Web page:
Gilbert & Sullivan: The Mikado

Editorial Reviews

All Music Guide - Stephen Eddins
The Ohio Light Opera's version of "The Mikado" has the virtue of including the dialogue, a relative rarity among Gilbert and Sullivan recordings. There are moments, particularly those between Ko-Ko and Pooh-Bah, and Ko-Ko and Katisha, where the interactions are deliciously over the top. The quality of the musical performances, though, keeps this from being a version that is likely to be broadly popular. Overall, with the notable exception of some individual performances, the caliber of the enterprise is that of a very talented amateur production. The difficulties are evident from the opening notes of the overture; the reduced orchestration, particularly the spartan ...
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Editorial Reviews

All Music Guide - Stephen Eddins
The Ohio Light Opera's version of "The Mikado" has the virtue of including the dialogue, a relative rarity among Gilbert and Sullivan recordings. There are moments, particularly those between Ko-Ko and Pooh-Bah, and Ko-Ko and Katisha, where the interactions are deliciously over the top. The quality of the musical performances, though, keeps this from being a version that is likely to be broadly popular. Overall, with the notable exception of some individual performances, the caliber of the enterprise is that of a very talented amateur production. The difficulties are evident from the opening notes of the overture; the reduced orchestration, particularly the spartan string section, simply fails to deliver either the amplitude or timbral depth that Romantic operetta requires. Conductor J. Lynn Thompson's tempos are consistently on the slow side, so that the music's zaniness is rarely allowed to blossom. The chorus is too small to provide adequate fullness and its performance lacks precision and crispness. The soloists vary considerably in their effectiveness and impact, but several stand out. Frederick Reeder is superb as Ko-Ko; he has the voice to convincingly put the music across and he's an expert comedian. Dennis Jesse is an appropriately pompous and deep-voiced Pooh-Bah, and Karla Hughes sings with purity as Yum-Yum. The remaining soloists tend to have modest instruments, and many have issues with vibrato and/or intonation. The sound is adequate, but somewhat shallow.
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Product Details

  • Release Date: 11/11/2008
  • Label: Albany Records
  • UPC: 034061107026
  • Catalog Number: 1070/71

Tracks

Disc 1
  1. 1–37 The Mikado (The Town of Titipu), operetta - Arthur Sullivan & Sir William Schwenk Gilbert (132:06)
    Composed byArthur Sullivan
    Conducted byJ. Lynn Thompson
    Performed byBoyd Mackus, Boyd Mackus, J. Lynn Thompson, Julie Wright, Julie Wright, Jessie Wright Martin, Jessie Wright Martin, Frederick Reeder, Frederick Reeder, Kyle Knapp, Kyle Knapp, Karla Hughes, Karla Hughes, Ohio Light Opera 2006 Festival Orchestra, Ohio Light Opera Cast Ensemble, Dennis Jesse, Dennis Jesse, David Kelleher-Flight, David Kelleher-Flight, Erica Post, Erica Post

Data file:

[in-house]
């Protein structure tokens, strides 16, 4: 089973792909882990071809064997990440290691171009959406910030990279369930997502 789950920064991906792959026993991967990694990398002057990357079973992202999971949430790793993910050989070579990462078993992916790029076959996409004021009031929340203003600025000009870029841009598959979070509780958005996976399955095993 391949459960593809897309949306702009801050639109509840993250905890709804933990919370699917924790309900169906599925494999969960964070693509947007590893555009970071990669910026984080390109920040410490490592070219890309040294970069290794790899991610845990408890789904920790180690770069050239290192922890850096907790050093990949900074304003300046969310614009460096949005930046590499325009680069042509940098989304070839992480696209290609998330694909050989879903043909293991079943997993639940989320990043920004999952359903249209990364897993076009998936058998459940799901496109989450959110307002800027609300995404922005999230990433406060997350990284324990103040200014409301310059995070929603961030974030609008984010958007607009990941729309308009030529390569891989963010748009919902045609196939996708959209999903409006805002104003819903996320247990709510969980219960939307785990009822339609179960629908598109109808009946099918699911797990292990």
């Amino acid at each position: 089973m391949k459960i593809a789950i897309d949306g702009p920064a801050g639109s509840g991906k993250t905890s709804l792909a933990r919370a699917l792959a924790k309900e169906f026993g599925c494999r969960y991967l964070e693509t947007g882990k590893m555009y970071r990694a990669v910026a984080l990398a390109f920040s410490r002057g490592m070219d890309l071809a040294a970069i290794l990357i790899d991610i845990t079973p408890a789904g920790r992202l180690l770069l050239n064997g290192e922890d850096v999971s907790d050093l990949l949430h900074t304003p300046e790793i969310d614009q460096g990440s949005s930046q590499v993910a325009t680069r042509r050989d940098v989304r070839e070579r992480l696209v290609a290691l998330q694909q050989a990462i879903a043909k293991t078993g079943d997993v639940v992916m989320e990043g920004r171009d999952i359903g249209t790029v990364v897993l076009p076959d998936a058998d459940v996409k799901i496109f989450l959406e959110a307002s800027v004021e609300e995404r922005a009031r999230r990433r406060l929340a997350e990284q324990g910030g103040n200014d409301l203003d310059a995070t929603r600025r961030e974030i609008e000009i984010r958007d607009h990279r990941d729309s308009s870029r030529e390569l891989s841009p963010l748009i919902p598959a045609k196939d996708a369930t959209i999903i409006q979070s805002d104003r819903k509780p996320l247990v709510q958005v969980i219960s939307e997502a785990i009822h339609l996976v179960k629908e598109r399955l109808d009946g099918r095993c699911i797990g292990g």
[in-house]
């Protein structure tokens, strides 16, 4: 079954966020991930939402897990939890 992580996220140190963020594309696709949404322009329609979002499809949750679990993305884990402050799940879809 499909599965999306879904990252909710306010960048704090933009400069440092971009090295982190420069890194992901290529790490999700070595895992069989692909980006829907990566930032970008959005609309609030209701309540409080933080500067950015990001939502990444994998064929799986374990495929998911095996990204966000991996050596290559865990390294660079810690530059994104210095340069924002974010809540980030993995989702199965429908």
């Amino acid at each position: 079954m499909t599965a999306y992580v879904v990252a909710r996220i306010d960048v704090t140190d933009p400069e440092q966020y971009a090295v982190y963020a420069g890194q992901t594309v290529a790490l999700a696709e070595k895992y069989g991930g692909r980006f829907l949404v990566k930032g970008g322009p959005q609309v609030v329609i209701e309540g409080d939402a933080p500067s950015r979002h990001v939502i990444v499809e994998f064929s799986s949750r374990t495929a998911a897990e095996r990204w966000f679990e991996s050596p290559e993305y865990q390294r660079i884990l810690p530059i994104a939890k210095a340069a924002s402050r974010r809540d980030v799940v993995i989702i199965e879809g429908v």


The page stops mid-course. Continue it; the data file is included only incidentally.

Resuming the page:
1. 1Act 1. Overture
    2. 2Act 1. Opening. If you want to know
    3. 3Act 1. Song. Gentlemen... A wand'ring minstrel
    4. 4Act 1. Dialogue/Song. And what... Our great Mikado
    5. 5Act 1. Dialogue. Ko-Ko, the cheap tailor
    6. 6Act 1. Scene. Young man, despair
    7. 7Act 1. Scene. Behold the Lord High Executioner
    8. 8Act 1. Dialogue. Gentlemen... As someday
    9. 9Act 1. Dialogue. Pooh-Bah, it seems
    10. 10Act 1. Scene. Comes a train... Three little maids
    11. 11Act 1. Dialogue. At last, my bride
    12. 12Act 1. Ensemble. So please you, sir
    13. 13Act 1. Dialogue. Yum-Yum, at last
    14. 14Act 1. Duet. Were you not to Ko-Ko plighted
    15. 15Act 1. Dialogue. There she goes
    16. 16Act 1. Trio. I am so proud
    17. 17Act 1. Dialogue. This simply appalling
    18. 18Act 1. Finale. With aspect stern
    19. 19Act 2. Opening. Braid the raven hair
    20. 20Act 2. Dialogue/Song. Yes... The sun whose rays
    21. 21Act 2. Dialogue. Yes, everything seems
    22. 22Act 2. Madrigal. Brightly dawns
    23. 23Act 2. Dialogue. Go on, don't mind me
    24. 24Act 2. Trio. Here's a Howdy-do
    25. 25Act 2. Dialogue. My poor boy
    26. 26Act 2. Scene. Mya-a-sama
    27. 27Act 2. Scene. I am honored... The criminal
    28. 28Act 2. Dialogue. All this is very interesting
    29. 29Act 2. Quintet. See how the Fates
    30. 30Act 2. Dialogue. Well, a nice mess
    31. 31Act 2. Song. The flowers that bloom
    32. 32Act 2. Scene. Alone and yet alive
    33. 33Act 2. Dialogue. Katisha!
    34. 34Act 2. Song. Tit-willow
    35. 35Act 2. Dialogue/Duet. Did he really... There is beauty
    36. 36Act 2. Dialogue. Now then
    37. 37Act 2. Finale. For he's gone
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Album Credits

Performance Credits
J. Lynn Thompson Primary Artist
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